Wolfram has very clear and powerful ideas about what Alpha should achieve once it goes live. His main recurring theme is that it should open up computation and data analysis to everyone. Over human history we have learned to calculate, compute and algorithmically manipulate across a very wide range of topics and data. However, gaining access to these powerful tools requires considerable training and resources. Wolfram wants Alpha to let everyone become a personal scientist (that’s close to the actual words he used) just like search engines allowed everyone to have a personal reference librarian.
Alpha focuses on questions that have definite answers or that have answers that can be computed directly. In cases where there is confusion or dispute, or Alpha cannot compute sufficient answers, there will be the option of sidebar links to additional resources (like Wikipedia). Talking about Wikipedia, Alpha won’t be open for everyone to contribute to, however Wolfram said that there would be a smooth process for experts to contribute to Alpha’s knowledge base.
Talking about Alpha’s actual deployment, Wolfram said the free version would be open to everyone and would allow some amount of customization (like defining specific fields to perform specific operations). Alpha would have a set of APIs allowing data retrieval on multiple levels. Whole pages of results, or just certain sections could be obtained, as well as the underlying data and mathematical abstractions used to obtain those results. There would also be APIs to leverage the language processing infrastructure. Commercial offerings will be available where by the knowledge base could be augmented by a company’s internal information and Alpha would then apply its computational analysis to that knowledge base. I think this is going to be very useful for companies, large and small alike.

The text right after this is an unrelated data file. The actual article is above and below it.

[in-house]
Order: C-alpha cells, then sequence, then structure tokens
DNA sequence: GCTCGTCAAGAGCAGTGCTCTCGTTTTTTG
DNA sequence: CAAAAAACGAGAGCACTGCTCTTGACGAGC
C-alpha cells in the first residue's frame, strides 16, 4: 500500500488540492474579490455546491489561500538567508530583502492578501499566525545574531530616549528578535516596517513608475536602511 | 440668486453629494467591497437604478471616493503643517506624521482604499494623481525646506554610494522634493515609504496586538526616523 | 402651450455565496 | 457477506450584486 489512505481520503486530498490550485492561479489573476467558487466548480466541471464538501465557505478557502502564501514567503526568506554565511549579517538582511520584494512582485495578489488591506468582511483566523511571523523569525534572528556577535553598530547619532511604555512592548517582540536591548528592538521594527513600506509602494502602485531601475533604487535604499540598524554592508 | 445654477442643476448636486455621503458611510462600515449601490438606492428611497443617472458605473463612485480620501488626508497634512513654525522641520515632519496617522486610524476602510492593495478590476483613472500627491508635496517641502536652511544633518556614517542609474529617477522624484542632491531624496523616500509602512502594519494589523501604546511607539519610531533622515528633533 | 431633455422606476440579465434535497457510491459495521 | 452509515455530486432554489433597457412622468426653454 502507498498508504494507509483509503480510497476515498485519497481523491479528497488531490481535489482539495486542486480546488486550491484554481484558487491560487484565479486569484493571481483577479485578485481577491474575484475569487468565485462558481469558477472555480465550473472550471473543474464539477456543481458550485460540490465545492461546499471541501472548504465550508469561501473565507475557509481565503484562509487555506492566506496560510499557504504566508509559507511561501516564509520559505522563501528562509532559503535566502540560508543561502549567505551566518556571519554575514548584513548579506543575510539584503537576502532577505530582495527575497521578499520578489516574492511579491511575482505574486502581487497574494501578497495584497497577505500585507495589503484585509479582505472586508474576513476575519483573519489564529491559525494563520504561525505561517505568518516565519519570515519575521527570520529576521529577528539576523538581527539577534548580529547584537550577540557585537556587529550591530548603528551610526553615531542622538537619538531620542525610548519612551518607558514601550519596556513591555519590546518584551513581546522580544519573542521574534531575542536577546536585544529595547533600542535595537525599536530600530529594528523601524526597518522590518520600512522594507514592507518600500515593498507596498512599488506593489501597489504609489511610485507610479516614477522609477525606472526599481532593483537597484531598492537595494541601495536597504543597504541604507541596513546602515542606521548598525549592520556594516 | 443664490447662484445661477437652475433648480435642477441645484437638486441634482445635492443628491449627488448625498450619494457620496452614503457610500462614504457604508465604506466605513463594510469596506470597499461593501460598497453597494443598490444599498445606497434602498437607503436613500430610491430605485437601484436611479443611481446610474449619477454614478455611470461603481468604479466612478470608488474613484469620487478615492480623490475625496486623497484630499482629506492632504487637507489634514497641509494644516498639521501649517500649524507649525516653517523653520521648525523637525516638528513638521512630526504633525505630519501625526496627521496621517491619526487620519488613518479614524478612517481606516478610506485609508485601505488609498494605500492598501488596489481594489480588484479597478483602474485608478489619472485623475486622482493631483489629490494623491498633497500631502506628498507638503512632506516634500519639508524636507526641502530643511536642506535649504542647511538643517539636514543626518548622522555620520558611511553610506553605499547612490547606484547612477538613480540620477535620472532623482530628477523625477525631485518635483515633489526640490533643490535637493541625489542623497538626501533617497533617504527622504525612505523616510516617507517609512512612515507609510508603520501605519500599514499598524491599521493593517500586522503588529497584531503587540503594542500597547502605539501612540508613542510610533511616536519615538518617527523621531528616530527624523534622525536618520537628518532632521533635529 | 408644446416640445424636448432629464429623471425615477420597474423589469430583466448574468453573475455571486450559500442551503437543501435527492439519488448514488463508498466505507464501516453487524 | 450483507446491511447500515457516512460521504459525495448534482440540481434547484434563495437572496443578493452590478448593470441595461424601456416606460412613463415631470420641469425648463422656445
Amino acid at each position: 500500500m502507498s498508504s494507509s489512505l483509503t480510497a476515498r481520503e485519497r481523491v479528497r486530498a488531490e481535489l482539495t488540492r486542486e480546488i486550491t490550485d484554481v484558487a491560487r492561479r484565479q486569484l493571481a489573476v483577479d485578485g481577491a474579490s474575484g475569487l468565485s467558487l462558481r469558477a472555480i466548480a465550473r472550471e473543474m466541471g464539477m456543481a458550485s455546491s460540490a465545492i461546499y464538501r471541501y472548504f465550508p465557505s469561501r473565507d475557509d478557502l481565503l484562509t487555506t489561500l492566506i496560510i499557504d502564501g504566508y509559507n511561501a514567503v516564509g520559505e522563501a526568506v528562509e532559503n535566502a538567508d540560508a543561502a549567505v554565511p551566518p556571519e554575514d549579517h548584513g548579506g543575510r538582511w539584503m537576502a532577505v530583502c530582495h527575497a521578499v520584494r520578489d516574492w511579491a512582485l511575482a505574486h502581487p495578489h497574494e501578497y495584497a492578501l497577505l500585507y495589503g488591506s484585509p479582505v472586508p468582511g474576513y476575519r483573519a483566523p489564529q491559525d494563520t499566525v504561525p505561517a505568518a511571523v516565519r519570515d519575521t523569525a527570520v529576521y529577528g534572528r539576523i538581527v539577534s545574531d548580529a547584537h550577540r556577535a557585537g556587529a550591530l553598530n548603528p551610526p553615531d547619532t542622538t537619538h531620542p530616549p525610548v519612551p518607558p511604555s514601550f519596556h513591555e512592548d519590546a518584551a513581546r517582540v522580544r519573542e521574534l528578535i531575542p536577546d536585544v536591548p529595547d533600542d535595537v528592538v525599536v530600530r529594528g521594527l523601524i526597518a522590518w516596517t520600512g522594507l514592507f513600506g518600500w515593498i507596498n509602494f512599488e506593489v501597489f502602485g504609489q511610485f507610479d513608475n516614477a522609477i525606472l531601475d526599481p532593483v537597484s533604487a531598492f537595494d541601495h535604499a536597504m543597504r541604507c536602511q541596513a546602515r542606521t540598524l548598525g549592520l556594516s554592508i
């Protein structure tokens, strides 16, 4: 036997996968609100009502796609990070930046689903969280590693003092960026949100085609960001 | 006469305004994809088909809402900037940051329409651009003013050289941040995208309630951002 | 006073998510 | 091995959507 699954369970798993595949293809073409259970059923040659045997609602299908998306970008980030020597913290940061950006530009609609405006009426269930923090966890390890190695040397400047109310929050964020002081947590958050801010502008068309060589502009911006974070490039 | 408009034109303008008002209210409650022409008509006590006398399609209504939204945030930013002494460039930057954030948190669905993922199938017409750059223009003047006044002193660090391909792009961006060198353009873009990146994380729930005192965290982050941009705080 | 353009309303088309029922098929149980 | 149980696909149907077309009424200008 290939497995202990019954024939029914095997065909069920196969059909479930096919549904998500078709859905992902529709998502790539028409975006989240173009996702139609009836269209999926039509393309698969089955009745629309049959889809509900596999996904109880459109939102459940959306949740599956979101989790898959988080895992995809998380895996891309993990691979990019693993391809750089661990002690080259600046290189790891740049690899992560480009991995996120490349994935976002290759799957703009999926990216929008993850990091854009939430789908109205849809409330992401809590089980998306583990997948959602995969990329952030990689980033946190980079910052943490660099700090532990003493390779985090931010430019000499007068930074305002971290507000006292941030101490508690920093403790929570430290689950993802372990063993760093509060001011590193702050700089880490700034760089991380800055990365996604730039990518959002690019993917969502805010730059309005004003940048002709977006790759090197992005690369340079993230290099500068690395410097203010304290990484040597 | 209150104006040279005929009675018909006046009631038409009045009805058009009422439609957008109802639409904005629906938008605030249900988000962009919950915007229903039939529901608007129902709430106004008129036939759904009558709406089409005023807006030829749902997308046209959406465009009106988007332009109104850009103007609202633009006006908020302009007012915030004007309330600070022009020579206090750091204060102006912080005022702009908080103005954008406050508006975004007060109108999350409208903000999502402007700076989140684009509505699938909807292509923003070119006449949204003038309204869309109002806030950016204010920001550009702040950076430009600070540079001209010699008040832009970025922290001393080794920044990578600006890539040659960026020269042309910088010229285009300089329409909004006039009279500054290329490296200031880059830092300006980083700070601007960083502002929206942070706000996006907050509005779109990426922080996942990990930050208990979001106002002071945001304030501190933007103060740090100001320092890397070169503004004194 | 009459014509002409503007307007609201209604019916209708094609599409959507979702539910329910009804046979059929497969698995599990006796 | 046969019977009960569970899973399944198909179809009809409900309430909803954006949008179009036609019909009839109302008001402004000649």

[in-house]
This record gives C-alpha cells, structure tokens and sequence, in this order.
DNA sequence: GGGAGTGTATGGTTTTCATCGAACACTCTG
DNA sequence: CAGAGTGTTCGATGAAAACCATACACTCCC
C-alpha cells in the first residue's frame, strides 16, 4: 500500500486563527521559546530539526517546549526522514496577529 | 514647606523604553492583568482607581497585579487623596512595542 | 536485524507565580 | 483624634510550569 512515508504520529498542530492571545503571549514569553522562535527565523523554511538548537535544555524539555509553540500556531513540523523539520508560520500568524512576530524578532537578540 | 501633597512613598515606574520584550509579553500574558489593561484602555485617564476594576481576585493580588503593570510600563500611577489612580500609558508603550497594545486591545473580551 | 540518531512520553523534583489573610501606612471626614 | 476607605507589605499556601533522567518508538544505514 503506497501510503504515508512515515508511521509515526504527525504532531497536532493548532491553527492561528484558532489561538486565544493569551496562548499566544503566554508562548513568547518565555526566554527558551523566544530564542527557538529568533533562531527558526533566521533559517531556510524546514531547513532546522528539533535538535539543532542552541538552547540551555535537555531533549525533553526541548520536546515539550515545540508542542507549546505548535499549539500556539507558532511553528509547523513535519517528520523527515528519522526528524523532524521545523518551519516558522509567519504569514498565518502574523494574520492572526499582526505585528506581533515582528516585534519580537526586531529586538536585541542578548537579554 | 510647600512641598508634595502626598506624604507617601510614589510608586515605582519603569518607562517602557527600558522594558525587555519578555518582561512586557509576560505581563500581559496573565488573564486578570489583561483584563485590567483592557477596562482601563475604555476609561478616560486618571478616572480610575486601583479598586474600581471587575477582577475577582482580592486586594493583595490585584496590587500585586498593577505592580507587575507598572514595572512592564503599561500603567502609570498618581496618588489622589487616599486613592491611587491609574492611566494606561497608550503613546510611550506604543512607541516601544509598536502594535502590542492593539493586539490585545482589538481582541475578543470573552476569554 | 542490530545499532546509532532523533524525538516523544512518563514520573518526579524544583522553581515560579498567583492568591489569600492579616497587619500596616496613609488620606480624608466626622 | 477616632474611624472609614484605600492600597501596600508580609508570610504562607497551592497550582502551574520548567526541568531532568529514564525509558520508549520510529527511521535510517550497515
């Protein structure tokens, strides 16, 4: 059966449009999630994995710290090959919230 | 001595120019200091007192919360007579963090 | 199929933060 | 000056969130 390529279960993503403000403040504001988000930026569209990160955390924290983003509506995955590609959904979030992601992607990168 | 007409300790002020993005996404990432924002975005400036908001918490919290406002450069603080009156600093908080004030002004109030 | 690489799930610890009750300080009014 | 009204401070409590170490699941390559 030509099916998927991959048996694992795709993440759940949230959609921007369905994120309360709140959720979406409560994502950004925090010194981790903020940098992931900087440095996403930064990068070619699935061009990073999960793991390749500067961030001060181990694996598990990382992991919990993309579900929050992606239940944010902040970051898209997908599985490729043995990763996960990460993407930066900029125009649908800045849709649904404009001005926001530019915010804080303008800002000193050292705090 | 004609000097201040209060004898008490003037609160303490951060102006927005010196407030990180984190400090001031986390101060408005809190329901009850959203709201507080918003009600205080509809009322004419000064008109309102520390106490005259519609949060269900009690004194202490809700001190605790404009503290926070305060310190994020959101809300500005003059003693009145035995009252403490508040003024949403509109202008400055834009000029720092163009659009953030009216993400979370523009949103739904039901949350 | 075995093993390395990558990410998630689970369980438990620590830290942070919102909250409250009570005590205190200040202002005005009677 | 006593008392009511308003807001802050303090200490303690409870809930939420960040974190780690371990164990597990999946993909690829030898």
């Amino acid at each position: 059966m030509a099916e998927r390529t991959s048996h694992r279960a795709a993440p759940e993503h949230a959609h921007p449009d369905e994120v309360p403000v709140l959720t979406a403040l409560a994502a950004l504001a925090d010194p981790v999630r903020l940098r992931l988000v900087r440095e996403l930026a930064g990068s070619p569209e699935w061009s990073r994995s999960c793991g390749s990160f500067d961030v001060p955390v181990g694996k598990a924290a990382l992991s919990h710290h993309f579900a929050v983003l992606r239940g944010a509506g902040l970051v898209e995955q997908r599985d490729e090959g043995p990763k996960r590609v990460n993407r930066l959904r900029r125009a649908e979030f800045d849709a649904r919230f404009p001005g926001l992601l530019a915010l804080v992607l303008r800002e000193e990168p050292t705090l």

Throughout the webinar, Wolfram showed lots of examples of what Alpha could do, some of which were just plain neat and others which were awe-inspiring. Wolfram himself seemed very interested in finding out the limits of the system and would get somewhat distracted by bugs popping up when they weren’t supposed to. I suppose that’s a good thing considering how important and successful Alpha could be. He was always very good about answering questions.
My personal thoughts about Alpha are a bit hard to describe. I think it is a wonderful piece of technology that goes a long way to making computation meaningful in people’s lives. Most people use computers like glorified typewriters and record players, but Alpha might just change that. From a computer scientist’s point of view, it is a certainly a very interesting application of computer technology. The natural language processing that’s available seems considerably more capable than what is seen in most search technologies. I hope that as Alpha launches more details of its implementation come to light. As an engineer, I’d love to know more ab0ut how Alpha’s computational and data-management systems are structured and how the massive parallelism is handled. Most importantly, I hope Alpha causes a fundamental change in how computers are used and what people’s expectations of software are. Make no mistake it, Alpha is important. I won’t say it’s the best thing since sliced bread, but it could be. A lot depends on how people actually use Alpha and how open Wolfram makes it. If there is enough data made available (or if there is any easy way for people to supply their own data), I can see it becoming a powerful tool for real scientific endeavor. Here’s wishing Alpha and Wolfram the best of luck for the future.